Installing Snapper-GUI on Ubuntu: A GUI for BTRFS Snapshots

Snapper GUI is a great program and one you absolutely need if you are using Snapper on a desktop. Snapper is a program that helps manage snapshots on the btrfs filesystem. This quick guide will go over how to install it on Ubuntu.

Snapper-GUI on Ubuntu
Snapper-GUI on Ubuntu

Run the following in a terminal.

First install the packages you will need to run:
sudo apt-get install python3 libgtksourceview-3.0-1 python3 python3-dbus python3-setuptools git

Then clone the snapper-gui GIT repo somewhere:
git clone --depth=1

cd into the snapper-gui folder GIT created and run:
sudo python3 install

Now run the program:

If you haven’t made a config with snapper first run:
snapper create-config /

Now that you have it installed you can use apt-btrfs-snapper to take a snapper snapshot every time you do an apt-get transaction.

Bash Scripts, Elementary OS, Linux

Updated Desktop Slideshow script for ElementaryOS

ElementaryOS logo A few days ago I released a desktop wallpaper slideshow script for ElementaryOS. A user pointed out that it wasn’t changing the login screen wallpaper. I added a fix and now your login screen will have a random background; the same one as the desktop slideshow. If there is a big demand for them to be independant of eachother I may make the desktop slideshow differ from the login screen.

You can still use the -bootonly flag to only set only one random wallpaper once when you log in to ElementaryOS. This will now also change your login screen’s wallpaper.

If you rather not change the login screen background from the default ElementaryOS one you can use the –nologin flag.

To change the login screen you will need qdbus. You can install it with apt-get install qdbus.

I added a bunch of logging which is useful if you give the desktop slideshow script a large number of files to work with. Occasionally you may see an x on your desktop indicating that an image couldn’t load. You can then check the logs with tail -f /var/log/syslog and see what image is giving you issues. Then you can delete it or move it. You must enable logging with the –log flag for this to work.

As always you can get the wallpaper slideshow script from Github. Check out the last post for more information on installing and running the Wallpaper Slideshow script. Let me know if you encounter any issues. Its always good to hear feedback.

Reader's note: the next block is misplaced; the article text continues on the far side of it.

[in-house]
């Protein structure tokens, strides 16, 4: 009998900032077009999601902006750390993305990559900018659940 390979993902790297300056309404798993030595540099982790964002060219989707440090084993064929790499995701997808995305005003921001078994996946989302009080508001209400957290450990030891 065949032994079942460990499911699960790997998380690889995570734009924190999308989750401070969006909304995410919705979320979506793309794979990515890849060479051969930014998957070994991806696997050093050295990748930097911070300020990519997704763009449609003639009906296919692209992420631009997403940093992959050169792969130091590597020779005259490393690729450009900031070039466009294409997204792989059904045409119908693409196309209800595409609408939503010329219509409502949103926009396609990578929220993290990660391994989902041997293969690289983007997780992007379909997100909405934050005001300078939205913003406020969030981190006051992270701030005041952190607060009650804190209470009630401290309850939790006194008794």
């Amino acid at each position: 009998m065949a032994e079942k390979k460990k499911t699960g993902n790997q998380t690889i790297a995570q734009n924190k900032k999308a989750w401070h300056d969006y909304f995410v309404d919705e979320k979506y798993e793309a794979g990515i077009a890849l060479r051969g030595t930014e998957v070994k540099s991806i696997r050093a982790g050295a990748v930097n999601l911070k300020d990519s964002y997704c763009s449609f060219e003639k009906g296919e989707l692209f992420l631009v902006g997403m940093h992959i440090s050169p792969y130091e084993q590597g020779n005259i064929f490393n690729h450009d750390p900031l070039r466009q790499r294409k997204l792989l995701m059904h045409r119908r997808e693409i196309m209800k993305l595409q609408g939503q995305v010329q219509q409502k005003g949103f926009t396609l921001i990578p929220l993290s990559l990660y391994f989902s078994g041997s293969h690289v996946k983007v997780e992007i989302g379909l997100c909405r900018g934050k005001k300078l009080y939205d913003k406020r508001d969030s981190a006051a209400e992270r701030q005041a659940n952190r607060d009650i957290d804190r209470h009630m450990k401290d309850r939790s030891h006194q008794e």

Bash Scripts, Linux

Get the size of your BTRFS Snapshots

If you want to get the size of your BTRFS snapshots you would probably use btrfs qgroup show.  This only shows you a list of IDs and the sizes are in bytes. I wrote a script that will convert the sizes from bytes to kilobytes, megabytes or gigabytes. It will combine the IDs with the name of each snapshot or subvolume from btrfs subvolume list to make each row a lot more meaningful.

In the end instead of seeing a list like this:
Screenshot from 2015-05-26 15:47:24

You’ll see:

Detailed information of each BTRFS snapshot
Detailed information of each BTRFS snapshot

Instead of meaningless IDs you now have the name of your BTRFS subvolumes or snapshots. Instead of a hard to decipher string of bytes it converts each amount into the most appropriate unit of measurement. You can also see the total amount of data that is being used by the snapshots.

For this to work you first need to enable  quotas. Run this command to enable quotas if you haven’t done so already:

sudo btrfs quota enable /

You can clone the project from github by running:
git clone

Or you can just go a wget on the script:

Set it to executable with:
chmod +x ./

Now you can just run the script with: ./

All the columns are pretty self explanatory. The Total column will tell you how much data is in that BTRFS subvolume. The Exclusive Data column is how much data is exclusive to that subvolume. Since BTRFS is a “copy on write” filesystem none of the data is replicated when you create a snapshot. It only needs to make a copy when something changes.

Leave your feedback here to let me know how it worked for you.